% e possibility of this

distortion is obscured when the ranges, means, and standard deviations are calculated for the two groups as such.


such distortion does occur, however, becomes evident when the differences between the children*s estimate and the actual maternal scores are noted. These differences are calculated, taking the maternal, scores as a base for comparison and noting the extent to which a child overestimates or underestimates his mother*s scores.

Overestimation is expressed by a "plus” score and

underestimation by a ,fminusn score.

The ranges, means and

standard deviations for the difference scores” thus obtained are given in Table XV. These ,fdifference” scores, then, taken as an indica­ tion of the child’s distortion of his mother’s attitudes, were next correlated with the child’s scores on the P-P. The results are shown in Table XVI.










-74 to

-35 to

-24 to



-12 to *fiO

-14 to


. Mean





















-.0 0 2


- .0 0 6



-.0 0 2


-.0 1 ?

-.0 6 6


.0 0 3


.0 1 0


Unclass• -.0 3 1

.0009 .0 1 ?

All of the correlations obtained are so close to being zero that it could be stated with equanimity that no relationship exists between these "difference-scores" and the children1s scores on the P-F* The conclusions which may be drawn from these find­ ings are elaborated in the following Chapter.

CHAPTER VI SUMMARY AND CONCLUSIONS Summary of the Study* The study was an attempt to verify the hypothesis that maternal attitudes are signifi­ cantly related to the direction of aggression elicited in children by frustrating situation.

The effort was to

express in quantitative terms the qualitative cues derived from clinical observation and experience.

The procedure

utilized to verify this hypothesis involved the selection of two test instruments:

the P-A-S and the P-F*

It assumed

that the former provided a valid measure of its defined attitudinal variables.

Validity was also assumed for the

P-F which is a limited projective device designed to dis­ close patterns of response to mildly frustrating situations resembling those of everyday stress, and which permits classification of these responses into the three categories called directions of aggression. The test battery was administered to a total of 152 college students.and their parents but, due to various fac­ tors, only fifty-six sets of tests were retained in the study.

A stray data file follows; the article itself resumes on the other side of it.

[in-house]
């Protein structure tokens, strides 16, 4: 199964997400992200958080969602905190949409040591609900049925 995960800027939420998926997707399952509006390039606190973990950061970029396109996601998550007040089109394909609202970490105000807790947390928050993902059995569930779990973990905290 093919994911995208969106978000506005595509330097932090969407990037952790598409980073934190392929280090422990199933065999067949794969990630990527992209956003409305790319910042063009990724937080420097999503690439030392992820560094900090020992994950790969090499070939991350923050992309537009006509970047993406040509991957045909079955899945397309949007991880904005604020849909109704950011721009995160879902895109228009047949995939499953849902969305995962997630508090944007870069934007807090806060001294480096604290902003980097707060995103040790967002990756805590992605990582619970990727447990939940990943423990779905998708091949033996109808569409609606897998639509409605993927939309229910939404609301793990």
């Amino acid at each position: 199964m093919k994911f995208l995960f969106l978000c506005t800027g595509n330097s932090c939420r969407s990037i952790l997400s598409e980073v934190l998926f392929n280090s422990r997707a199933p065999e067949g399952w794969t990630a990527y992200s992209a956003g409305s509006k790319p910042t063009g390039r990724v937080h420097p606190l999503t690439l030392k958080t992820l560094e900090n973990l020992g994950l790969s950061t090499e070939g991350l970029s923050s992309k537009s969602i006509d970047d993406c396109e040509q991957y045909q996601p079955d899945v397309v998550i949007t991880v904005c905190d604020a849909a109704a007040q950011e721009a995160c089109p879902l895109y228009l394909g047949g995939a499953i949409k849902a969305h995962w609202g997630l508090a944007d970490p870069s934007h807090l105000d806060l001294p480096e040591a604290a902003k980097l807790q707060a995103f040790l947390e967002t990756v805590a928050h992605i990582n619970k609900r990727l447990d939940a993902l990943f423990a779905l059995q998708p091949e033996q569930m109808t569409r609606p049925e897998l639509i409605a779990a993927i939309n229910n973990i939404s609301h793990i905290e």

These form the basis for its final tabulations,

statistics and conclusions. The test battery, which included the adult forms of the P-F, the P-A-S and a personal data sheet, was

102 administered to the students during a regular classroom period of one hour*

Directions given with the P-A-S

requested that the students answer them as they believed their mothers would. A second copy of the P-A-S was given to the students with a request that they have their mothers complete it and return it to the examiner via the mails in the stamped, addressed envelope provided for this purpose* Complete anonymity was assured, both to the students and their parents, by a numbering system which still per­ mitted the pairing of mothers and children for statistical handling of the data. All the tests for which complete sets were obtained were then scored, the P-A-S according to the weighted scores assigned by Shoben, and the P-F according to a new method devised for purposes of the study. Aside from the data gleaned from the personal data sheet, the tests yielded four sets of scores; (1) the actual maternal scores on the P-A-S; (2) the children*s estimate of maternal scores on the P-A-S; (3) the difference scores between the actual maternal P-A-S scores and the children*s estimates of them (which were taken as a measure of the child*s


perceptual distortion of maternal attitudes); (4) the children’s scores on the P-F. By virtue of the nature of the instrument, each of the sets of scores on the P-A-S is divided into scores on the total scale and the sub-scales5

(1) dominance, (2) posses­